If you've ever compared a map of the world and a globe, then you've seen how Antarctica can get really distorted. See how a polar projection map solves that problem.
Each year, more than 1,000 researchers and support staff travel to Antarctica. It's Ferris's job to make sure that each one has safety training, plus the right supplies and transportation.
There are 10 divisions in the plant kingdom. The largest order, flowering plants, has 235,000 species. The smallest, gingkoes, has a single species. Learn more about the orders in the kingdom Plantae.
Is your compound leaf pinnate or palmate? And if it's pinnate, is it pinnate odd, pinnate even, or twice pinnate? Find the answers easily with this illustrated guide.
Arthropods may use antennae to touch, smell, and even hear the world. But that doesn't mean that all of these appendages look the same. From featherlike to clubbed, see the wide variety of antennae.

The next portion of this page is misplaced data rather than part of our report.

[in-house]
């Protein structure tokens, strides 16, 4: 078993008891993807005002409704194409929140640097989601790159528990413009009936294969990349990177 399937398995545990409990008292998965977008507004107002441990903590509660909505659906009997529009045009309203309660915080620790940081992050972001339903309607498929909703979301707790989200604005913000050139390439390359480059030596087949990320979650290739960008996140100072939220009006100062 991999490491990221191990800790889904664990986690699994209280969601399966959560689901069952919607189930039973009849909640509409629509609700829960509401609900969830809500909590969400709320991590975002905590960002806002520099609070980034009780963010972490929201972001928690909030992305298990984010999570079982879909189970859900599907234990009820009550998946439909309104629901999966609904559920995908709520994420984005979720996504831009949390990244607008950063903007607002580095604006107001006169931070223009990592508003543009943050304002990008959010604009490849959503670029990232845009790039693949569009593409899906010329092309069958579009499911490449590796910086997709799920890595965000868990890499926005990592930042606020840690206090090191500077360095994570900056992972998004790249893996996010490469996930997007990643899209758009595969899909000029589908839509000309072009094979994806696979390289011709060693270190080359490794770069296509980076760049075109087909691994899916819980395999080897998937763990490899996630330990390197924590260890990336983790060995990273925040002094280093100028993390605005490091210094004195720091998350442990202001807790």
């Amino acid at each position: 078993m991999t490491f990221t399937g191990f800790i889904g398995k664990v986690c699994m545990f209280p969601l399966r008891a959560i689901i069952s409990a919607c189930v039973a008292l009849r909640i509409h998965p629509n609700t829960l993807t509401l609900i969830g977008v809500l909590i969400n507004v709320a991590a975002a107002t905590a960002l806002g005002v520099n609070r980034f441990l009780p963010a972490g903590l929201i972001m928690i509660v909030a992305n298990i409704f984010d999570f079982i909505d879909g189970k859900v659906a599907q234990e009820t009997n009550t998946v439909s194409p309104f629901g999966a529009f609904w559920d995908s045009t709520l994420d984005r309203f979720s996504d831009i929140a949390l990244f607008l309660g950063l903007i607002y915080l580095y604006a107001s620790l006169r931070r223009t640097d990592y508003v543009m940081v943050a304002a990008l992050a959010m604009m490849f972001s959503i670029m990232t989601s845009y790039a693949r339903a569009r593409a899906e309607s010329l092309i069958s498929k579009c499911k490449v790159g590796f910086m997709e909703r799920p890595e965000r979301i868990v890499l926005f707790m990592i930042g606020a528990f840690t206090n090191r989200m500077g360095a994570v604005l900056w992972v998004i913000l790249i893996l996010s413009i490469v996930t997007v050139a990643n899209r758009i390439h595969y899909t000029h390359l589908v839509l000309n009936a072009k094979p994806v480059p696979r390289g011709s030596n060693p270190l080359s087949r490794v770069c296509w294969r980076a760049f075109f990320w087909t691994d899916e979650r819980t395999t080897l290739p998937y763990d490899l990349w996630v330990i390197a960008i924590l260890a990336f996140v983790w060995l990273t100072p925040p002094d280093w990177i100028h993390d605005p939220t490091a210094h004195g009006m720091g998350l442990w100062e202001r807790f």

From metamorphosis and types of antennae to the parts of a spider and a grasshopper, take an illustrated look at arthropod morphology with this collection of guides.
Despite extremely harsh conditions, about 3,500 people go to work in Antarctica each year. And the number of research applications is on the rise. What, exactly, is so alluring about Antarctica?
"Keeping a good journal is kind of like having an extra brain," says this glacial geologist. Find out what Shipp records in her second brain when she's conducting field research in Antarctica.
In Antarctica, the Sun never sets during the summer or rises during the winter. But do you know why? Learn the answer from a researcher who summers in the land of constant daylight.
While out at sea, Shipp's ship hit a windstorm that was nasty by anyone's definition—wind speeds of 80 knots (70 mph). Learn why it's not uncommon for wind speeds to reach 200 mph in Antarctica.